The June 4, 2005 issue of the Economist Magazine comments on recent developments in the European Union: “For those who fancied that they were building a United States of Europe, a combined power with more people and a bigger economy than the United States of America, the double ‘no’ to the European Union’s constitution from France on May 29th and the Netherlands on June 1st has been a cruel collision with reality. And yet ratifying the constitution was never going to be easy. Although legally just another treaty, the lengthy text consolidates all previous treaties and adds new powers for Brussels, a combination that invited opposition. With 11 countries putting the result to a popular vote, it was always likely that at least one would say no. And, because it required approval from all 25 EU members, that made it unlikely that the constitution would ever enter into force.” As a result, Britain said in early June that it would suspend plans for a referendum on the European constitution, while Ireland and others have decided to press ahead.
The announcement to Parliament by Jack Straw, the foreign secretary of Great Britain, indicated that if Britain was to press ahead as scheduled, the momentum of the French rejection would surely be transferred to the British result thus ensuring yet another “no” vote.
The major stumblingblock with the constitution is article 5 which states that “This constitution shall have primacy over the laws of the member states.” As such, it transfers power in a wide range of policy areas from elected politicians to the remote and unelected bureaucrats of the European Commission.
Once we understand that the goal of the union is to create a power similar to the United States with a common currency and a common constitution, we realize how very difficult the task is for the governmental entities. We know the ease with which U.S. residents move about in their own country. Retirement benefits, for example, from one state agency can easily be received while living in another state. Within the European Union, however, language and cultural barriers — not to mention wide differences in social insurance and retirement programs — encourage workers to stay in their own country.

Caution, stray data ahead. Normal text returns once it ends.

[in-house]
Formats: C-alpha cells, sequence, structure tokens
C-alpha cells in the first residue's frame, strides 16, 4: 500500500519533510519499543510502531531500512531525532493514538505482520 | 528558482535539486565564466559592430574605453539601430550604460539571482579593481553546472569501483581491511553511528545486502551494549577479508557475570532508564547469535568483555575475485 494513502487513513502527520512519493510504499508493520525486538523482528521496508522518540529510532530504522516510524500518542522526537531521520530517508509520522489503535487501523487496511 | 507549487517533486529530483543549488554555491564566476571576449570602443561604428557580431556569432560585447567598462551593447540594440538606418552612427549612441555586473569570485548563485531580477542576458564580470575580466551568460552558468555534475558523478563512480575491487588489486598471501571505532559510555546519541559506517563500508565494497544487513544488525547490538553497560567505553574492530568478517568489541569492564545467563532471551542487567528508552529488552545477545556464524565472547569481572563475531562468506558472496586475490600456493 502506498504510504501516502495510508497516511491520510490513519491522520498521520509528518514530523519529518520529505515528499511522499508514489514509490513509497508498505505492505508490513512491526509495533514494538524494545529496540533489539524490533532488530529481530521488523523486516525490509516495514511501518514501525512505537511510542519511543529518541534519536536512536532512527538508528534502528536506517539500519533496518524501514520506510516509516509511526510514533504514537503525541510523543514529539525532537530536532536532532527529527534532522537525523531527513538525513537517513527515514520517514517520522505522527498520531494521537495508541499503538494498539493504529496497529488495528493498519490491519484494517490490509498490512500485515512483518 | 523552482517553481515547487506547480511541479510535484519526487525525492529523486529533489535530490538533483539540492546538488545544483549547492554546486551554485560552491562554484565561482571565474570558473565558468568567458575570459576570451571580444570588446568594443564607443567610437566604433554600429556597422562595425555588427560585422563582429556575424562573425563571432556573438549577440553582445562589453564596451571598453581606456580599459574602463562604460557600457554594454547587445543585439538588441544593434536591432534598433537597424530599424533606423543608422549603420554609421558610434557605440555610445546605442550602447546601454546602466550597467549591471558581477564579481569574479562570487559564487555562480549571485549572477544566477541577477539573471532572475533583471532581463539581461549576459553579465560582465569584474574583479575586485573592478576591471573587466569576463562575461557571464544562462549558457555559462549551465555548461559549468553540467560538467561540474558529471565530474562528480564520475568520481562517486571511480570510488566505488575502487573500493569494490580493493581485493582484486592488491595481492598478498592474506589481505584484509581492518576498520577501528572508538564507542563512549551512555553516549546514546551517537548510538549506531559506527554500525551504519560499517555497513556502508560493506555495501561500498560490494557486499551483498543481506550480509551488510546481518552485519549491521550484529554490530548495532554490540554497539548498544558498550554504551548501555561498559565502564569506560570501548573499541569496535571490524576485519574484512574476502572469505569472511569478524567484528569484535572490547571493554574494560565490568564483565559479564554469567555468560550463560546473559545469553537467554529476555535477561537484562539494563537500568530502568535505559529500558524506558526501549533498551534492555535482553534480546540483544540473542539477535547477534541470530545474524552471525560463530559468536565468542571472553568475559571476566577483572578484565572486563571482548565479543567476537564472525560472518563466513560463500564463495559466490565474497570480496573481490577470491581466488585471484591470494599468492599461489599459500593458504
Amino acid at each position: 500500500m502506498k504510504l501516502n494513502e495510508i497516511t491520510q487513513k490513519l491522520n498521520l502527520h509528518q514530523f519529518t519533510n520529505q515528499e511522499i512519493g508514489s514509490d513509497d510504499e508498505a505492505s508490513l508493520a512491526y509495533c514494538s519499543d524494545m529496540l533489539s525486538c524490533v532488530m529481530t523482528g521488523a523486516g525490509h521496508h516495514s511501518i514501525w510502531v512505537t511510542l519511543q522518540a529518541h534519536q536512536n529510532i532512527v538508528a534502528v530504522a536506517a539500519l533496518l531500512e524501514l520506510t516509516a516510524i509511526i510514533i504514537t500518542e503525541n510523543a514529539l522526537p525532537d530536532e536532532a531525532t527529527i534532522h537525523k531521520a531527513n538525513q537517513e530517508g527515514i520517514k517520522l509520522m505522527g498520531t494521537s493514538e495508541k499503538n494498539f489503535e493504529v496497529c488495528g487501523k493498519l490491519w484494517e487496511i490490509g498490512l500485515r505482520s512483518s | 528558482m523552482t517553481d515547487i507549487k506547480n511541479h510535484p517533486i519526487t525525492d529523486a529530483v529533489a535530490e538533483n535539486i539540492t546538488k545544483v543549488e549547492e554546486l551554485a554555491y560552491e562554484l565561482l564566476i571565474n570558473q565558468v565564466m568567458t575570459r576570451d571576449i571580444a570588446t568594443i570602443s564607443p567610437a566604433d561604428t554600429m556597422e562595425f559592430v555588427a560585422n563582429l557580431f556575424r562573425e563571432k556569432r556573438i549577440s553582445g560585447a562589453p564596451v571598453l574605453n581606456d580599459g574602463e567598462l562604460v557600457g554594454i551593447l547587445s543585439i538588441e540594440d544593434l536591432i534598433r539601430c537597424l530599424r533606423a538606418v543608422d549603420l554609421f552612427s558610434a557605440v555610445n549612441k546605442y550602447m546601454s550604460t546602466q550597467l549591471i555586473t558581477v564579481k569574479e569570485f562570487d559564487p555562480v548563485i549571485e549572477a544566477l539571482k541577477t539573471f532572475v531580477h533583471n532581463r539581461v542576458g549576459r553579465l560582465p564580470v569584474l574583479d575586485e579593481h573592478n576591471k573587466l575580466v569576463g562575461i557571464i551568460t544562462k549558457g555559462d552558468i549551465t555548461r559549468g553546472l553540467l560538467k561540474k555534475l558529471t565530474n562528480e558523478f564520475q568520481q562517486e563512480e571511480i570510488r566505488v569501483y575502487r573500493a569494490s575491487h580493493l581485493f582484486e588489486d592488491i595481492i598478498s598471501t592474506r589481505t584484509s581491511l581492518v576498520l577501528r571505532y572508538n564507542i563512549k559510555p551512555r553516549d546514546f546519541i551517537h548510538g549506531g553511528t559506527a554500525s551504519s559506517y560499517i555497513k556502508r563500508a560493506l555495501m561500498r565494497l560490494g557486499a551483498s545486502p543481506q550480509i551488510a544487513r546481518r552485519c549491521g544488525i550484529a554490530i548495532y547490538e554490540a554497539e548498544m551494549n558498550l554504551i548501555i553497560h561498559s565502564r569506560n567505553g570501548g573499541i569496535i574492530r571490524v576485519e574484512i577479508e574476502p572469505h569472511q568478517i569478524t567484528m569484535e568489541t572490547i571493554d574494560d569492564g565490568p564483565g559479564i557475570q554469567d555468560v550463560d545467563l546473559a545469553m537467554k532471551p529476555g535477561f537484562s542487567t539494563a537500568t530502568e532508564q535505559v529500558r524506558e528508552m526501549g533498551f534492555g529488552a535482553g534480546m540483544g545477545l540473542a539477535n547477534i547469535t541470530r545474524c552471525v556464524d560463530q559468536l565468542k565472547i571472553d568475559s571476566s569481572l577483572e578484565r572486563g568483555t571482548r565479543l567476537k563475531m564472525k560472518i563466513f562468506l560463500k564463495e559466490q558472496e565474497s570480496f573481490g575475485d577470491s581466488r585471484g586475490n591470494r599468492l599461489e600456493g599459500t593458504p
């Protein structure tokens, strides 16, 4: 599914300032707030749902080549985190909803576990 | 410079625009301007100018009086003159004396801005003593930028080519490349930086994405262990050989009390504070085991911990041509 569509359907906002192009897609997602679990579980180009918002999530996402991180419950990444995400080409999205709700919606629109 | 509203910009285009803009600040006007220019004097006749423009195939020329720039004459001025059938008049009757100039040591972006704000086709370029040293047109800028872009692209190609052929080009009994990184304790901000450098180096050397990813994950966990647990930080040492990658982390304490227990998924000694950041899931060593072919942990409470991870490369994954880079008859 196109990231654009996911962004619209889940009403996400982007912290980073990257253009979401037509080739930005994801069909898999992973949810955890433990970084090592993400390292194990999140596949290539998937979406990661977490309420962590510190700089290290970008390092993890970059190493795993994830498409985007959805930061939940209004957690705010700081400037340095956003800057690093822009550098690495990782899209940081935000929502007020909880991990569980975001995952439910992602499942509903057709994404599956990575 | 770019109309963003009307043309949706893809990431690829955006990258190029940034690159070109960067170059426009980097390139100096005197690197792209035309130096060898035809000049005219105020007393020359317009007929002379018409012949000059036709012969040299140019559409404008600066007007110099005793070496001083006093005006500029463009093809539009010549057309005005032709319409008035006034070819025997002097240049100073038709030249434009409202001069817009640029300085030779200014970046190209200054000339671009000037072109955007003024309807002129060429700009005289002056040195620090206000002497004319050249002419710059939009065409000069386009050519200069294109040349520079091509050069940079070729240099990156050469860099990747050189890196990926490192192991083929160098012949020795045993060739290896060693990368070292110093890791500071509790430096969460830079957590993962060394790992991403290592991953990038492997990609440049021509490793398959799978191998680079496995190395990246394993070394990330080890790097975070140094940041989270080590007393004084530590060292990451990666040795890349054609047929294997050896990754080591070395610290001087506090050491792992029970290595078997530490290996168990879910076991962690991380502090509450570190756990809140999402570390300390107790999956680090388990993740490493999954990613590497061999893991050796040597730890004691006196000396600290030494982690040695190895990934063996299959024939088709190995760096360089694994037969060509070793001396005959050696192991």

The common currency
In 1999, the Euro was introduced as a common currency eventually to be used throughout the EU. In order to participate in the Euro certain stipulations, such as deficit and inflation controls, must be met by a country. After a successful launch, troubles have been noted in this area of European cooperation.. As noted in the Economist for June 13, 2005: “Various countries have been called ‘the sick man of Europe’ at one time or another, but never before has the competition for the title proved so fierce. Italy entered its second recession in two years in the first quarter of 2005. Germany, despite tentative stabs at structural reform, is struggling with slow growth rates and double-digit unemployment. And Portugal, also battling recession, just announced that its budget deficit will top 6.8% of GDP this year, more than twice the 3% limit set by the stability and growth pact agreed in Maastricht. Portugal is not the only one running up deficits. France, Germany and Italy, the euro area’s three biggest economies, have all breached the Maastricht criteria repeatedly.”
Even before the euro was put into everyday use three years ago, Italy was seen as its soft underbelly, and things have only become worse. In mid June, the European government threatened the Italians with huge fines for breaking the Euro’s borrowing rules. Italians blame the single currency for rising prices, and polls show that more than a quarter would like to ditch it. The row was started when two Italian cabinet ministers from the Northern League, which is allied with Prime Minister Silvio Berlusconi, suggested a referendum on returning to the lira.
Further complications ahead
Before our eyes, we are witnessing many cultures and languages mingling together in the hope of creating a common country. Things are sure to be further complicated in October, 2005, when talks are scheduled to commence with the Muslim nation of Turkey with a hope of allowing it to enter the European Union. Are we observing the fulfillment of Daniel 2: “As you saw iron mixed with ceramic clay, they will mingle with the seed of men; but they will not adhere to one another, just as iron does not mix with clay.”
We pray the next great event will be arrival of the stone cut out of the mountain without hands which will fill the whole earth with the mountain of God’s kingdom.